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Case Western Reserve University School of Medicine's Brian Grimberg receives Fulbright award

January 18, 2017

Brian T. Grimberg, PhD, assistant professor of international health, infectious diseases, and immunology at the Center for Global Health and Diseases at Case Western Reserve University School of Medicine, has received a Fulbright U.S. Scholar Program Award from the U.S. Department of State and the J. William Fulbright Foreign Scholarship Board.

Under the award, Dr. Grimberg will conduct research on a malaria-detection device he helped develop, and teach and mentor undergraduate, graduate, and medical students at Cayetano Heredia University, in Lima, Peru.

The rapid malaria detection device (MOD), created by a multi-disciplinary Case Western Reserve team led by Dr. Grimberg and comprising physicists, engineers, and medical personnel, enables fast, low-cost, high-sensitivity detection of malaria pigment in blood, providing results in less than a minute.

Despite over a century of concerted efforts, over half a billion people become infected with malaria each year and one million children die from the disease. A major problem is the lack of an accurate, cost-effective method of diagnosing the disease. This is required not only to determine who needs treatment but also to find and treat carriers of the disease who do not feel ill but continue to spread it to others.

MOD takes advantage of the fact that malaria-infected cells become laden with an iron-containing particle, called hemozoin, which results from the digestion of hemoglobin in red blood cells. Magnets in MOD organize this particle to line up like iron filings, which in turn block a certain amount of light from passing through a sample. Using essentially a red laser pointer, health personnel can detect if this malaria-derived iron particle is present in patient blood. If present, the laser light will be blocked; if absent, the light will pass straight through unimpeded.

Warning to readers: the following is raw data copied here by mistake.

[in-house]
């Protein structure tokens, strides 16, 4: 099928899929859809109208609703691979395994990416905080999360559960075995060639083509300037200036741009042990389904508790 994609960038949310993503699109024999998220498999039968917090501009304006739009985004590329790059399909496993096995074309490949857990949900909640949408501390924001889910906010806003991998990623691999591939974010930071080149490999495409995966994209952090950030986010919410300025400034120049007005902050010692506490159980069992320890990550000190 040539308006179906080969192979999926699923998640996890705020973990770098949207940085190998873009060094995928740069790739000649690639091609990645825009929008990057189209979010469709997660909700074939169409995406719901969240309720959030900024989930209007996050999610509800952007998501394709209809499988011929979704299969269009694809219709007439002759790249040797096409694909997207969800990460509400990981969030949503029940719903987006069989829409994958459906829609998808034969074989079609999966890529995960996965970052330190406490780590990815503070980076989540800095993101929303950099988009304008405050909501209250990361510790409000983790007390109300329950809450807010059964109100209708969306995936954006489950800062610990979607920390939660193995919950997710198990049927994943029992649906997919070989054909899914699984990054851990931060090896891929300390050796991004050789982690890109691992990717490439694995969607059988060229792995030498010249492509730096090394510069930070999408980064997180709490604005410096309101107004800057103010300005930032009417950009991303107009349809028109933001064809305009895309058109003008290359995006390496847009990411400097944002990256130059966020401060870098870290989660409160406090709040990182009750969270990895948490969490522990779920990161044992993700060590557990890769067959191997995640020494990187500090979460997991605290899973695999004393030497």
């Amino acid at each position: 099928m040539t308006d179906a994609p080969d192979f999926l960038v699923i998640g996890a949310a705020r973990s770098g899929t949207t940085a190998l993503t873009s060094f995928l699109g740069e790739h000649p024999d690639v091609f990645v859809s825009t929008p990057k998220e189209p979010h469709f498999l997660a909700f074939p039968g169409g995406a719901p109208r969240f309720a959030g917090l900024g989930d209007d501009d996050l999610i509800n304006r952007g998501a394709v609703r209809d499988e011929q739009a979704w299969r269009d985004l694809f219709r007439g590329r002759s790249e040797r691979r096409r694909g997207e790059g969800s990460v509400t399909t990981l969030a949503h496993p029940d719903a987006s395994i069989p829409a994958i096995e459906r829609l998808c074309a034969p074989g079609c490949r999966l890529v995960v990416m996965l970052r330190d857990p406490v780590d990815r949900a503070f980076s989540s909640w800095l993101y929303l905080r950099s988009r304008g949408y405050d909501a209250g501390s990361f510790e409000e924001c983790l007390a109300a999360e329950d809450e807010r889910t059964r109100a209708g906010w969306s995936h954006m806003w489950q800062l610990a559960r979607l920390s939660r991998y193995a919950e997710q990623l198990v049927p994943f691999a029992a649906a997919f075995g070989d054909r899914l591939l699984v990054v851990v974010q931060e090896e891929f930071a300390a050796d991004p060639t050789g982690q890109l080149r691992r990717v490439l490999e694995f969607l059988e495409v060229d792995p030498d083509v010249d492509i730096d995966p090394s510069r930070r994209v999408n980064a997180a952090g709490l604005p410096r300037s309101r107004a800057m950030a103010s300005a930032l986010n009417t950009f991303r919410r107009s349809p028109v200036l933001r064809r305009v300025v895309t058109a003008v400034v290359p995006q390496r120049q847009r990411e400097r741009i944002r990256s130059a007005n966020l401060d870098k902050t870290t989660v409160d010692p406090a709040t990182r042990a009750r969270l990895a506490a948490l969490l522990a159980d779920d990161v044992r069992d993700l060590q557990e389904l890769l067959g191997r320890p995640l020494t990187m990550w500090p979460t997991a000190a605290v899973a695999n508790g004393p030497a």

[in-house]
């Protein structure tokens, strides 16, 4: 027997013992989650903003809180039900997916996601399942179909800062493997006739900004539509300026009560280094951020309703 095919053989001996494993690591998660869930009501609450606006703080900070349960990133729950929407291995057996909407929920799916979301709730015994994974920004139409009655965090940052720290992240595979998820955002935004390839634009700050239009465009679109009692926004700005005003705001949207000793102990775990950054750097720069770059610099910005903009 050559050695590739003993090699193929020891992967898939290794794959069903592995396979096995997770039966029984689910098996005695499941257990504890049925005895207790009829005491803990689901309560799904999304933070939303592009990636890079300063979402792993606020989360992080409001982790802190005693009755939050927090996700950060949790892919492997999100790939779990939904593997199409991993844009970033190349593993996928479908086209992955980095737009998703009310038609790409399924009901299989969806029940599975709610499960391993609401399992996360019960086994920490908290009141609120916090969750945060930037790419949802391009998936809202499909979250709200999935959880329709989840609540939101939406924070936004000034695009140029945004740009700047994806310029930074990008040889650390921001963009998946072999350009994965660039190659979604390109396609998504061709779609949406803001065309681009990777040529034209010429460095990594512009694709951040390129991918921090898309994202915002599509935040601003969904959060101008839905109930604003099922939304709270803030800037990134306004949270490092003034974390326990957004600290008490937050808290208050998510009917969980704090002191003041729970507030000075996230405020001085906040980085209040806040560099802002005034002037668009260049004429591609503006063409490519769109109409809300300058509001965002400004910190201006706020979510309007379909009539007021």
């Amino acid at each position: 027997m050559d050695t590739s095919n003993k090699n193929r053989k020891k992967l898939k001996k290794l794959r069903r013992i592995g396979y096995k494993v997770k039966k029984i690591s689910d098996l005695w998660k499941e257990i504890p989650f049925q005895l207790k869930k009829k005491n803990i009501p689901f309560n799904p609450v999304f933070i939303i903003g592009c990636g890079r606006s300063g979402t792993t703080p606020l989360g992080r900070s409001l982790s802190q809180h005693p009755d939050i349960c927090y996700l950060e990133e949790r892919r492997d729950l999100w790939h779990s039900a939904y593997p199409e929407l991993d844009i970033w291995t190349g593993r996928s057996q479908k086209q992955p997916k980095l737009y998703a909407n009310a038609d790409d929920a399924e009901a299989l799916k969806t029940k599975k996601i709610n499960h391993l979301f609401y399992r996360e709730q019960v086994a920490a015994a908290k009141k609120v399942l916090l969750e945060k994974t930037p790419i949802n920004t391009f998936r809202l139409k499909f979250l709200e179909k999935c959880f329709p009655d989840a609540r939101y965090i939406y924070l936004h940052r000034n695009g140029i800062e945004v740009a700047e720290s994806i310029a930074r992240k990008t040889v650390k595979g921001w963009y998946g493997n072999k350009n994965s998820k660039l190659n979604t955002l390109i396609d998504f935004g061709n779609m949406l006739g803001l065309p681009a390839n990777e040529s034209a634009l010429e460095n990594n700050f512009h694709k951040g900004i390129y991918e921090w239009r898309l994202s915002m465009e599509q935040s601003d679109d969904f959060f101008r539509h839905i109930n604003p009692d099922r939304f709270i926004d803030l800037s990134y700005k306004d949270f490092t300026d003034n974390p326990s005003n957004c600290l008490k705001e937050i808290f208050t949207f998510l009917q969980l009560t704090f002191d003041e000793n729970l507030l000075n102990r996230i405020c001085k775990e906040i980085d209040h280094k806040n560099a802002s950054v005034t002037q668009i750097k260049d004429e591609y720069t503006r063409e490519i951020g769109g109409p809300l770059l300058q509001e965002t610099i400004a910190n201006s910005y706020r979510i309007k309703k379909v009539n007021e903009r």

The device can accurately detect malaria more than 93 percent of the time in less than one minute. Current methods using microscopes are less than 50 percent accurate and can take up to an hour. MOD is also less expensive to use than current approaches and is portable, saving residents, especially in rural areas, from a long commute to a standard lab facility. The technology can screen entire villages of 100 people or more in less than a day, something that is currently impossible.

Dr. Grimberg's course topics will include global health, infectious disease, bioethics, medical anthropology, and drug resistance. He will be in Peru for four months over the course of two summers starting in June 2018 and extending through September 2019.

He is one of over 1,200 U.S. citizens who will teach, conduct research, and provide expertise abroad for the 2016-2017 academic year through the Fulbright U.S. Scholar Program. Recipients of Fulbright awards are selected on the basis of academic and professional achievement as well as record of service and demonstrated leadership in their fields.
-end-
The Fulbright Program was established in 1946 under legislation introduced by U.S. Senator J. William Fulbright of Arkansas. For more information about Case Western Reserve University School of Medicine, please visit: http://case.edu/medicine.

Case Western Reserve University

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